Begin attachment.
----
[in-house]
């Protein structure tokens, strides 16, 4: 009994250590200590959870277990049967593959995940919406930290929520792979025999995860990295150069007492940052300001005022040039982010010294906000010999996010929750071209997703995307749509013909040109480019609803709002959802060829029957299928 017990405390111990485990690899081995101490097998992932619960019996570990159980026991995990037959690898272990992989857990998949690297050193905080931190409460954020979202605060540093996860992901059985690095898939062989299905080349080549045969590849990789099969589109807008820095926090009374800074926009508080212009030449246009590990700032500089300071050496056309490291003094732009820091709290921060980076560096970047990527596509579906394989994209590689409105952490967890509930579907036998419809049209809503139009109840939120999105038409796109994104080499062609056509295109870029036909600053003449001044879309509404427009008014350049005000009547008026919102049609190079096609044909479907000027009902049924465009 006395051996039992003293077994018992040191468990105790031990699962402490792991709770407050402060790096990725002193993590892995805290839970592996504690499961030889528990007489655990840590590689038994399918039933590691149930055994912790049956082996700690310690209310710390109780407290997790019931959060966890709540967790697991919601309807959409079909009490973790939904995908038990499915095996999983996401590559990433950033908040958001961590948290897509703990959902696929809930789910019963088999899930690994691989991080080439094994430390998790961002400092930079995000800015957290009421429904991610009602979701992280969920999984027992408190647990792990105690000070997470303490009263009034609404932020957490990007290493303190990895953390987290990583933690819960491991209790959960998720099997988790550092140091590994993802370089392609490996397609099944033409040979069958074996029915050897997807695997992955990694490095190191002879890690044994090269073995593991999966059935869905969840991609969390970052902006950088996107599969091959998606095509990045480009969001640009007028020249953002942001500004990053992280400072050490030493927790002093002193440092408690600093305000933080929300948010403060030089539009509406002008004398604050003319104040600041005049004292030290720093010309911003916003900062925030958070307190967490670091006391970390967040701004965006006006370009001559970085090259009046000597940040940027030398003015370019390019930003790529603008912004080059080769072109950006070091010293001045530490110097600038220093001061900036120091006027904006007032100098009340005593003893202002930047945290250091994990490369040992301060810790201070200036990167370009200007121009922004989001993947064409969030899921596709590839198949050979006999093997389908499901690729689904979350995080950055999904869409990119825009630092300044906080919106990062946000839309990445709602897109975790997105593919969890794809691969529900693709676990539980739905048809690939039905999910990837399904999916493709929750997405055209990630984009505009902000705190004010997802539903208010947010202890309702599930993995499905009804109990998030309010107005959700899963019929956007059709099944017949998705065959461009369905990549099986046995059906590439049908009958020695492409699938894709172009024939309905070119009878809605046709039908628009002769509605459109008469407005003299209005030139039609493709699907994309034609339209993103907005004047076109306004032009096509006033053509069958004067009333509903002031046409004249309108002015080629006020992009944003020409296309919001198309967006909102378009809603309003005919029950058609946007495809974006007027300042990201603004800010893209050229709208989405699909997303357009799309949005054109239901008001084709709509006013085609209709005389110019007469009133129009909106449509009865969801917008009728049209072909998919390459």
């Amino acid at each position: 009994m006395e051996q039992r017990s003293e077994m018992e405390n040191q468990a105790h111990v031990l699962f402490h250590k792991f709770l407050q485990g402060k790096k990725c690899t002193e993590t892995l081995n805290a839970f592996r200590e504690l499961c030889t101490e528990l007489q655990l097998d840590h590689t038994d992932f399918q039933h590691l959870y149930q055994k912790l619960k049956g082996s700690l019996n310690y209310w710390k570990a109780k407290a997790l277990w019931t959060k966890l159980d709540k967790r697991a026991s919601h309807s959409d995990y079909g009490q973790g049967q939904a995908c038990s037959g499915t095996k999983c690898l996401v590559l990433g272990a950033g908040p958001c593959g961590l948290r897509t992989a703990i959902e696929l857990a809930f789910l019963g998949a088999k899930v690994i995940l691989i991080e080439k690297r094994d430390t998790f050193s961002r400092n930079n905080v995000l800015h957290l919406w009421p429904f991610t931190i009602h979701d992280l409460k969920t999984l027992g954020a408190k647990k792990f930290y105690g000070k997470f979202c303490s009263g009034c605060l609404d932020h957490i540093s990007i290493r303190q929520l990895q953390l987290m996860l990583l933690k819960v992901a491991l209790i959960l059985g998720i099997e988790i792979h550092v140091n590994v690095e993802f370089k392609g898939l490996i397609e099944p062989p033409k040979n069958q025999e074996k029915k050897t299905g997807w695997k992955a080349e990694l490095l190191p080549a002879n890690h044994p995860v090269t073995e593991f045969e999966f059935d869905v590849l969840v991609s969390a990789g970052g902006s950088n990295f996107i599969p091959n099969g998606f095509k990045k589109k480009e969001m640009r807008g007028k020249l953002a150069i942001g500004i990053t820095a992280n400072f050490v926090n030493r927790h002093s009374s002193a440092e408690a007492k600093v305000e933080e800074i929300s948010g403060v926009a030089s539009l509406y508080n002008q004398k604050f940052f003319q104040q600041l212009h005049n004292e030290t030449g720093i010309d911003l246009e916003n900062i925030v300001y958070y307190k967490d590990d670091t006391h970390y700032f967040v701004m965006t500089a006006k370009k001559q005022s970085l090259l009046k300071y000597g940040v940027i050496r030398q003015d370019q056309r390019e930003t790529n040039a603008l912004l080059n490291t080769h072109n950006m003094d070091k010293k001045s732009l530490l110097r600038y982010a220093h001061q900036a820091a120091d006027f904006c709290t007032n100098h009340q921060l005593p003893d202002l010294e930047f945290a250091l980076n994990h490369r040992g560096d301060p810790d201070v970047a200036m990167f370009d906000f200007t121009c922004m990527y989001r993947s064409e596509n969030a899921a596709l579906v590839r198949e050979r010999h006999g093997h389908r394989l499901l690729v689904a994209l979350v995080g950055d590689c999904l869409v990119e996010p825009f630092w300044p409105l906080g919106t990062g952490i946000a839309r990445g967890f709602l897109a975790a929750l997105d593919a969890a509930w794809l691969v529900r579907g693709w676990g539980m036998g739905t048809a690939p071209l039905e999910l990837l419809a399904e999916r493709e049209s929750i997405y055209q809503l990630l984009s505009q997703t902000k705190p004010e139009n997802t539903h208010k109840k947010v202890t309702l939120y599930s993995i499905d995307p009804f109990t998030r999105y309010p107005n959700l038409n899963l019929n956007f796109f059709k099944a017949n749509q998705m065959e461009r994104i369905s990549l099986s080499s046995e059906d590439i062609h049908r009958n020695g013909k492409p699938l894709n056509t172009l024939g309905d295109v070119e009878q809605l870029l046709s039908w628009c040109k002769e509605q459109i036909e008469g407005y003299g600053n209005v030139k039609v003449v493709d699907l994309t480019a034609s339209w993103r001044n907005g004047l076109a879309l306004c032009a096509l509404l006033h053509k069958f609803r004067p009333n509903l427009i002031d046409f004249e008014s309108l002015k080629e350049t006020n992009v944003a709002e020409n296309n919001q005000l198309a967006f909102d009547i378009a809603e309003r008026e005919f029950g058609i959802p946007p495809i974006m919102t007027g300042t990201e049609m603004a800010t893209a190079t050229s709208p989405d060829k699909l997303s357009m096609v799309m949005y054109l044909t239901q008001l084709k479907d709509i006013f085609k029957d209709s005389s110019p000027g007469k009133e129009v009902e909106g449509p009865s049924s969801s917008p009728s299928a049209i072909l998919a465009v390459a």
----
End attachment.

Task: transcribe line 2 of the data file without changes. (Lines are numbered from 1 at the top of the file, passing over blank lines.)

């Protein structure tokens, strides 16, 4: 009994250590200590959870277990049967593959995940919406930290929520792979025999995860990295150069007492940052300001005022040039982010010294906000010999996010929750071209997703995307749509013909040109480019609803709002959802060829029957299928 017990405390111990485990690899081995101490097998992932619960019996570990159980026991995990037959690898272990992989857990998949690297050193905080931190409460954020979202605060540093996860992901059985690095898939062989299905080349080549045969590849990789099969589109807008820095926090009374800074926009508080212009030449246009590990700032500089300071050496056309490291003094732009820091709290921060980076560096970047990527596509579906394989994209590689409105952490967890509930579907036998419809049209809503139009109840939120999105038409796109994104080499062609056509295109870029036909600053003449001044879309509404427009008014350049005000009547008026919102049609190079096609044909479907000027009902049924465009 006395051996039992003293077994018992040191468990105790031990699962402490792991709770407050402060790096990725002193993590892995805290839970592996504690499961030889528990007489655990840590590689038994399918039933590691149930055994912790049956082996700690310690209310710390109780407290997790019931959060966890709540967790697991919601309807959409079909009490973790939904995908038990499915095996999983996401590559990433950033908040958001961590948290897509703990959902696929809930789910019963088999899930690994691989991080080439094994430390998790961002400092930079995000800015957290009421429904991610009602979701992280969920999984027992408190647990792990105690000070997470303490009263009034609404932020957490990007290493303190990895953390987290990583933690819960491991209790959960998720099997988790550092140091590994993802370089392609490996397609099944033409040979069958074996029915050897997807695997992955990694490095190191002879890690044994090269073995593991999966059935869905969840991609969390970052902006950088996107599969091959998606095509990045480009969001640009007028020249953002942001500004990053992280400072050490030493927790002093002193440092408690600093305000933080929300948010403060030089539009509406002008004398604050003319104040600041005049004292030290720093010309911003916003900062925030958070307190967490670091006391970390967040701004965006006006370009001559970085090259009046000597940040940027030398003015370019390019930003790529603008912004080059080769072109950006070091010293001045530490110097600038220093001061900036120091006027904006007032100098009340005593003893202002930047945290250091994990490369040992301060810790201070200036990167370009200007121009922004989001993947064409969030899921596709590839198949050979006999093997389908499901690729689904979350995080950055999904869409990119825009630092300044906080919106990062946000839309990445709602897109975790997105593919969890794809691969529900693709676990539980739905048809690939039905999910990837399904999916493709929750997405055209990630984009505009902000705190004010997802539903208010947010202890309702599930993995499905009804109990998030309010107005959700899963019929956007059709099944017949998705065959461009369905990549099986046995059906590439049908009958020695492409699938894709172009024939309905070119009878809605046709039908628009002769509605459109008469407005003299209005030139039609493709699907994309034609339209993103907005004047076109306004032009096509006033053509069958004067009333509903002031046409004249309108002015080629006020992009944003020409296309919001198309967006909102378009809603309003005919029950058609946007495809974006007027300042990201603004800010893209050229709208989405699909997303357009799309949005054109239901008001084709709509006013085609209709005389110019007469009133129009909106449509009865969801917008009728049209072909998919390459």